The plain HTTP request was sent to HTTPS port

So we’re doing a credit card transaction and it comes back from paypal
on
the return trip with that error (on our end). The reason is that the
return
URL is:

http://www.domain.com:443/

so its trying to access port 443 via http.

I won’t know till tomorrow, but I hope that we can adjust the return URL
to
correctly be "https://www.domain.com… than it works as it should.

My question is, should I put something in the Nginx configuration file
that
if someone tries to access “http” using port 443, redirect them to
https?
If so, how? Is that the correct way of going about it outside of
correcting
the return URL (which of course would be the ideal way), but in general,
should requests coming to http://www.domain.com:443 be forced to HTTPS?

Thanks!

On Thu, Aug 20, 2009 at 09:05:18PM -0400, Ilan B. wrote:

My question is, should I put something in the Nginx configuration file that
if someone tries to access “http” using port 443, redirect them to https?
If so, how? Is that the correct way of going about it outside of correcting
the return URL (which of course would be the ideal way), but in general,
should requests coming to http://www.domain.com:443 be forced to HTTPS?

nginx supports some internal error codes to handle error_page
redirection:

 error_page  497  https://$host$request_uri;

497 means that plain HTTP request was sent to HTTPS port.

I’ve come across this setting for nginx, but am not sure if this will
solve
it?

proxy_set_header X_FORWARDED_PROTO https;

2009/8/21 Igor S. [email protected]

On Fri, Aug 21, 2009 at 09:08:42AM -0400, Ilan B. wrote:

I’ve come across this setting for nginx, but am not sure if this will solve
it?

proxy_set_header X_FORWARDED_PROTO https;

This depends on proxied server.

Igor,

Thank you for the fast response, I’m not exactly clear regarding your
question. Currently we’re passing all of our requests to PHP via
fastcgi.

2009/8/21 Igor S. [email protected]

On Fri, Aug 21, 2009 at 09:53:10AM -0400, Ilan B. wrote:

Igor,

Thank you for the fast response, I’m not exactly clear regarding your
question. Currently we’re passing all of our requests to PHP via fastcgi.

Then you probably need

fastcgi_param X_FORWARDED_PROTO https;
or
fastcgi_param HTTPS on;

This depends on PHP scripts.

Anyone using fail2ban w/nginx? What are some good rules to protect
against
attacks? I’m getting slammed here.

How are you integrating protection against bots and scanners?

Are you integrating iptables with nginx?

We were thinking about something like this:
if x amount of requests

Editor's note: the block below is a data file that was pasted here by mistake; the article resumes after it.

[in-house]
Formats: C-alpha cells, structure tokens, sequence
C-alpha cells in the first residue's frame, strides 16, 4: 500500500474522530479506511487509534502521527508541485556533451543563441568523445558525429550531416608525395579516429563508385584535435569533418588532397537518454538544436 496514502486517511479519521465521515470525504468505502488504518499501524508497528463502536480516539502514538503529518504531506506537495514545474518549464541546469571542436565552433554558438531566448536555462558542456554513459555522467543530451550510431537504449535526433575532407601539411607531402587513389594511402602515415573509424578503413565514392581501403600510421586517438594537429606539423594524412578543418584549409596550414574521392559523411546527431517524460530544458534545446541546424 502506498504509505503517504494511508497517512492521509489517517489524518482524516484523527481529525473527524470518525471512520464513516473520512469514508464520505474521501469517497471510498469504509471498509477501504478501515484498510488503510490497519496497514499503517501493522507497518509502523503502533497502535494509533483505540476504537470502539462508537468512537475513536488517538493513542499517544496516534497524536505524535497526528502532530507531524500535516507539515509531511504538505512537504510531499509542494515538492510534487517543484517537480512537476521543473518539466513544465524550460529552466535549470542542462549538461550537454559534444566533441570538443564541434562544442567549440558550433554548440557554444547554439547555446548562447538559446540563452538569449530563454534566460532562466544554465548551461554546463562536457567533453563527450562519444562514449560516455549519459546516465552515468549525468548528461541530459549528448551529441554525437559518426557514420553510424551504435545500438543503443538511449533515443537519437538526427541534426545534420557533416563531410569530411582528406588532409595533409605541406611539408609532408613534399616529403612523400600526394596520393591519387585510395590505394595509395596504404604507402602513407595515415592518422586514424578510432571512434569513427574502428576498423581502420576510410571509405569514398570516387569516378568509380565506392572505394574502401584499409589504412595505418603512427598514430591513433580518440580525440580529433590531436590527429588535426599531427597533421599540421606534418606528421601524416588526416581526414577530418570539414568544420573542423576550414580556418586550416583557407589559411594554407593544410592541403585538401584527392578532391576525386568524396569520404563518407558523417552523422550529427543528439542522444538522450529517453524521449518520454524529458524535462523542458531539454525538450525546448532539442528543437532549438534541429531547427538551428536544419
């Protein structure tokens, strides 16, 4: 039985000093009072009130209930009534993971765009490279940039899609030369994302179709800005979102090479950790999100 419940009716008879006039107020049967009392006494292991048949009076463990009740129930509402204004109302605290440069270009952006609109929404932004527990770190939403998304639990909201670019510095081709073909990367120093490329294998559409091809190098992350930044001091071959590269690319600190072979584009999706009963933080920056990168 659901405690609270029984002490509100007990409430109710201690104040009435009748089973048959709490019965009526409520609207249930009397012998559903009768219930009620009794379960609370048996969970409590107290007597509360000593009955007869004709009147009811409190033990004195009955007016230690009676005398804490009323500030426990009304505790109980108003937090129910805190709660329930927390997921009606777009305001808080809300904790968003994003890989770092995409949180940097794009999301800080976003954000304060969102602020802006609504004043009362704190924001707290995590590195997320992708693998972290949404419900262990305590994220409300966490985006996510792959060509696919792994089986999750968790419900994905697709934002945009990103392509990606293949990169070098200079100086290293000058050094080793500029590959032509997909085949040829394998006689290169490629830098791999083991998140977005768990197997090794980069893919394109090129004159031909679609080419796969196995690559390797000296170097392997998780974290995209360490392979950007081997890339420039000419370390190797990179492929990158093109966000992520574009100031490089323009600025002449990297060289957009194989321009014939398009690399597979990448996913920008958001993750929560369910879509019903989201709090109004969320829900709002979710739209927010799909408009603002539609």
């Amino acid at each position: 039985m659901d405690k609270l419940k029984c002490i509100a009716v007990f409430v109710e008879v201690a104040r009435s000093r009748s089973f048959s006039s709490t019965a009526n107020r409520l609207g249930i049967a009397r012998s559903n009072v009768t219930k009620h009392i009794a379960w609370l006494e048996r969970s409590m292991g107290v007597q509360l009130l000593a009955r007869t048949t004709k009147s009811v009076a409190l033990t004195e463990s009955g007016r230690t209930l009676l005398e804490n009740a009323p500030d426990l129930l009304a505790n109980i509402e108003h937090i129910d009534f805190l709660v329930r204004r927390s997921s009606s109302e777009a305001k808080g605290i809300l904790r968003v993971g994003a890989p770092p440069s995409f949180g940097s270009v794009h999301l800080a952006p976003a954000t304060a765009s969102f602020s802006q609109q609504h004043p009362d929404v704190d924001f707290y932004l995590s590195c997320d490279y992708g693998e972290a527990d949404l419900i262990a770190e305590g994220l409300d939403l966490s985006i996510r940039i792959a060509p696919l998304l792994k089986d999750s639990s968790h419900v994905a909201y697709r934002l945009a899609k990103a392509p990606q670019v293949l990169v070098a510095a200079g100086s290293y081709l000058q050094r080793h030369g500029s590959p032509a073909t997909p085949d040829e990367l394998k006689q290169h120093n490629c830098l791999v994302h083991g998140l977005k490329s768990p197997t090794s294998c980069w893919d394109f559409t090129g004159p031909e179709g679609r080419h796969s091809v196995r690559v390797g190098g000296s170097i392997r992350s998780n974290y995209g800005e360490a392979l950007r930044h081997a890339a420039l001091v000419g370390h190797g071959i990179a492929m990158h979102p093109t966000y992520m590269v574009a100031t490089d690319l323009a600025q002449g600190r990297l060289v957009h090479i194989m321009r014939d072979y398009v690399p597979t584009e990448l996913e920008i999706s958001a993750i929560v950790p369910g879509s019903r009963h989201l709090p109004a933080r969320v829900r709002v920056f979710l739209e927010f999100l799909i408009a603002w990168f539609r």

redirect to different domain that has a page informing them they have
been
redirected for x amount of time

is that possible with iptables?

If so will it disrupt good crawlers like google?

On Sun, 2009-08-23 at 10:02 -0500, AMP Admin wrote:

Anyone using fail2ban w/nginx? What are some good rules to protect against
attacks? I’m getting slammed here.

Describe characteristics of these attacks. What hurts you most ( your
bottlenecks )? Giving us your OS might be helpful too.

On Sun, Aug 23, 2009 at 12:18 PM, AMP Admin[email protected] wrote:

On the nginx box I keep getting people scanning or something making too many requests. I don’t wanna lock out good bots like google so I’m thinking maybe fail2ban would be good for nginx.

You can easily block simple DoS attempts using fail2ban. Check the
wiki and the fail2ban etc conf.d directory for examples. You simply
need to point the parser at your nginx log and match a regex for x
amount of requests per second. Fail2ban excels at locking out brute
force attempts but it does not excel at port scans or trickle-type
scans. Plus it is potentially CPU intensive since it has to regex
every new line of your logfile – and under intense load you may well
have your nginx logging completely disabled.

Your other option is to map known-bad URLs (i.e. malware and other
vulnerability scans) to a local catch-all ban script which adds a
host-ban rule to your firewall when executed. This would be the least
resource intensive option if you are already running e.g. php-fpm.

And the third option of course is to use snort with a limited ruleset
which would accomplish the same as the method above but with higher
resource usage vs. the benefit of less configuration.

Cheers
Kon

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